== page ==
First U.S. Navy Airship – 1915

     The following newspaper article appeared in the New York Tribune on April 21, 1915, page 5.

FOUR BIDS MADE ON NAVY AIRSHIPS

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     Lowest is $29,876 and Highest $200,000 for Construction of Dirigibles.

     Washington, April 20. – Four firms to-day competed in the bidding for the construction of the first dirigible airships for the United States navy.  The bids disclosed a wide divergence.  The lowest was $29,876, or $58,552 for two dirigibles, while the highest was $200,000 for a single aircraft.

     The dirigible will be neither impressive or large.  Their principal function will be to furnish training for pilots and to serve as a basis for investigation of the workability of dirigibles in maneuvers.  The Secretary of the Navy’s memorandum issued today said:

     “The Office of Aeronautics considers that the dirigible is to be the kingfisher of the submarine.  The aeroplane, rapidly scouting the seas off our harbors and around our fleet, discovers the enemy’s submarines lying in wait for innocent merchant ships, or attempting to creep up on our fighting ships.”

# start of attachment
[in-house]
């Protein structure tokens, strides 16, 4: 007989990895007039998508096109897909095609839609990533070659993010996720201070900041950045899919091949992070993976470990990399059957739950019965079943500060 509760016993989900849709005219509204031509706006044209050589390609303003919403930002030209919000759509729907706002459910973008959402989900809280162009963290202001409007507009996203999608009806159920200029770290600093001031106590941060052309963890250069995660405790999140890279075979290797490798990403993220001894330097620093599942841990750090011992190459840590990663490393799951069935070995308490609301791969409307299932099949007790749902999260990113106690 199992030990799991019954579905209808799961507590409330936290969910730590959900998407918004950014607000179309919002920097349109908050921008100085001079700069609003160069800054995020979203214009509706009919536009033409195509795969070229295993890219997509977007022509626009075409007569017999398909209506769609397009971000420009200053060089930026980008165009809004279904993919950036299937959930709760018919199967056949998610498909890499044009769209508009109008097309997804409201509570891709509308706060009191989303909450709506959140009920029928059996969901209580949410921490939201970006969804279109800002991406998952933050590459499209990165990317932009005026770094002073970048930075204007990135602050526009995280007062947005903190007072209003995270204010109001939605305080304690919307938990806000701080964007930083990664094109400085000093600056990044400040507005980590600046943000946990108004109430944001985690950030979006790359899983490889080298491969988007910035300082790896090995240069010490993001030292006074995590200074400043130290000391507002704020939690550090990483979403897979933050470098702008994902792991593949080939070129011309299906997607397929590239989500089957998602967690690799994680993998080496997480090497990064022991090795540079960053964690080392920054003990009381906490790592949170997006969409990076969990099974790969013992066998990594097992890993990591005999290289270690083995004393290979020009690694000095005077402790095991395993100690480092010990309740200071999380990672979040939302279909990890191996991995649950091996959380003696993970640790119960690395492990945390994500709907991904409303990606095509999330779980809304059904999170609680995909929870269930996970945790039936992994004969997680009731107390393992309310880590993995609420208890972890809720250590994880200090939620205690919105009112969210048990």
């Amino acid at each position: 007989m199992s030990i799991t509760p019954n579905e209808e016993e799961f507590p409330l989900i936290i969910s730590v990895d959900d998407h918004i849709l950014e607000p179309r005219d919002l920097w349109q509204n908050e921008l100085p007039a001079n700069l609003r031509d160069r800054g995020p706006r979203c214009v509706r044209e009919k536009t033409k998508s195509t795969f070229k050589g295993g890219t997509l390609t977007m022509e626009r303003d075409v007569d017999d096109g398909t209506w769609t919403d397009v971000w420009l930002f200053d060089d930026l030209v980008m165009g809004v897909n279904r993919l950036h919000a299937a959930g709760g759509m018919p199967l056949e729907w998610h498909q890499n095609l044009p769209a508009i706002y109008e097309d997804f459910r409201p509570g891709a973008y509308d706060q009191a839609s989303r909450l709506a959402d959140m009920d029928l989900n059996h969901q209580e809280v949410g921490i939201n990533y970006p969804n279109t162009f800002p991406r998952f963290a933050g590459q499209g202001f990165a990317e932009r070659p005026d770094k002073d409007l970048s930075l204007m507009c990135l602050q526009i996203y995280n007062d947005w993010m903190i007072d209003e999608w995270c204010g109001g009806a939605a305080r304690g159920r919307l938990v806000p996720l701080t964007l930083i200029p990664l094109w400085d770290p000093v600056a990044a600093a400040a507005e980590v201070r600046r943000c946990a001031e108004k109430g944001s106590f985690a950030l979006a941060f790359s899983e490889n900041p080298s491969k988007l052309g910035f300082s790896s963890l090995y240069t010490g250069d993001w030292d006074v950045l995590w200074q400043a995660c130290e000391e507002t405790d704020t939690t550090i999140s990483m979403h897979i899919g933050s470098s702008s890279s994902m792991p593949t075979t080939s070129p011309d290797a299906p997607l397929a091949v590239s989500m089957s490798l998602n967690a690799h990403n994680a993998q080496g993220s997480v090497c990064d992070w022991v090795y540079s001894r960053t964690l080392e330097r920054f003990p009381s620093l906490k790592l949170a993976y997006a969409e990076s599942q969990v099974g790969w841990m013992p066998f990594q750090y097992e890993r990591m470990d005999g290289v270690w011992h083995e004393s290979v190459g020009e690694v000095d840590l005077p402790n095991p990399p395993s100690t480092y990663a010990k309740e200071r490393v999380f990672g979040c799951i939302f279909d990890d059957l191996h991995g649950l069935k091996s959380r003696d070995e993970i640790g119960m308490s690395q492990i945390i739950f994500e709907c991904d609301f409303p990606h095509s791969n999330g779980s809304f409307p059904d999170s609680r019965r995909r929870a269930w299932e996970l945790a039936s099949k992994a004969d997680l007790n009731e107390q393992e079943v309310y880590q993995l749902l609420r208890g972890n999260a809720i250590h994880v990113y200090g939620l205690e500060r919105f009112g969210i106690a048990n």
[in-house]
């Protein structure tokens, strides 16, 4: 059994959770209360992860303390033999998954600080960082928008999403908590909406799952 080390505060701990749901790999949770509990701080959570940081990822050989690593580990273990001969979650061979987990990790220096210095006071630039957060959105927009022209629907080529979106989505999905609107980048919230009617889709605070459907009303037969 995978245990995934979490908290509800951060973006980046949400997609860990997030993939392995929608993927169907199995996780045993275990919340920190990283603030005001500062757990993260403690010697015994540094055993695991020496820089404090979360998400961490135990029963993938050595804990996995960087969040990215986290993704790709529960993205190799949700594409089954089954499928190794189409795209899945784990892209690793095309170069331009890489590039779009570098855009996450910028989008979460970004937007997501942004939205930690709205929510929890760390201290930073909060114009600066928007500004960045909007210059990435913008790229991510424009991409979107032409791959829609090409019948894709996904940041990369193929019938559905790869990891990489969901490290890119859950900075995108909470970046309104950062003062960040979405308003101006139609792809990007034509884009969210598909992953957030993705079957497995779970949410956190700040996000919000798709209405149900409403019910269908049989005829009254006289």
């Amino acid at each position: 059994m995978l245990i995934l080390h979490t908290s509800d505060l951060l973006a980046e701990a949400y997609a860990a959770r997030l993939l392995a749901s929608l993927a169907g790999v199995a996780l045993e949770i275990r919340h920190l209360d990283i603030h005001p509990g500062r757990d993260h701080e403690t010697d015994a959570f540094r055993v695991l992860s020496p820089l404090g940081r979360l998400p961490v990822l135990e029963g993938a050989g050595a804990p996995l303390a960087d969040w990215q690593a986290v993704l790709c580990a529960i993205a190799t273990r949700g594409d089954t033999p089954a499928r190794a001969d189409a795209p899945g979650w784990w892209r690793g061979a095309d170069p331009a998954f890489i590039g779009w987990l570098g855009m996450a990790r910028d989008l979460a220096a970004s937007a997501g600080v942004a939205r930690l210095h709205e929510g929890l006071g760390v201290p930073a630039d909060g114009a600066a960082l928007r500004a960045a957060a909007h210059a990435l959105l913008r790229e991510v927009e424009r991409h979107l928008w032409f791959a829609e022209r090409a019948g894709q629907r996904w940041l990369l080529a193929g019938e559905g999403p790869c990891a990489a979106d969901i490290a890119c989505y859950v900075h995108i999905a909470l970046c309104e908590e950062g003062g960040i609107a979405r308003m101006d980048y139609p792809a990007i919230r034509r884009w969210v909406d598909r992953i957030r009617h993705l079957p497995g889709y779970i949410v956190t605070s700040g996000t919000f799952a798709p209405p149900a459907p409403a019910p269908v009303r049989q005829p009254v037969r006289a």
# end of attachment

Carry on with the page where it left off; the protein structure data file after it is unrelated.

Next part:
“The dirigible from the shore station or from the dirigible ships of the fleet, thus warned by the aeroplane scouts, proceed to the attack of the submarines, dropping on them heavy bombs fitted with fuses to explode on hitting or after sinking to a certain depth”

     The general specifications required that the dirigibles should be of the non-rigid type, 175 feet long, 50 feet high, and 36 feet wide, with a useful load of about 2,000 pounds.  It is specified that they have a speed of twenty-five miles an hour, and be capable of rising 3,000 feet without disposing of ballast.

     The following bids were received: Stanley Yale Beach, New York – One machine, $29, 876; two machines, $58,552.  American Dirigible Balloon Syndicate, Inc., New York – One machine, $41,000; one machine (larger), $45,000.  The Connecticut Aircraft Company, New Haven – One machine, $45,636.25; two machines, $82,215.12.  The Goodyear Tire and Rubber Company, Akron, Ohio, – One machine, $200,000.

     The last bid is subject to a reduction which will make the total cost to the government equal to the cost of the machine to the Goodyear Tore and Rubber Company plus 50 per cent.        

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    History has shown that the contact was awarded to the Connecticut Aircraft Company.  The first dirigible ordered was designed to carry eight men, four of whom would serve as crew, and the other four as student observers.  The ship would be 175 feet long, 55 feet high, and would have a gas capacity of 110,00 cubic feet.  It could achieve a speed of 25 mph and operate for two hours in the air – longer if fewer men were aboard. 

     Source: New York Tribune, “Airship For Navy Ordered As Trail- Dirigible to Cost $46,000 And Will Be Used To Train Men”, May 15, 1915

First U.S. Navy Dirigible – 1916

First U. S. Navy Dirigible – 1916

Artist rendering of the first dirigible produced for the U.S. Navy.

Artist rendering of the first dirigible produced for the U.S. Navy.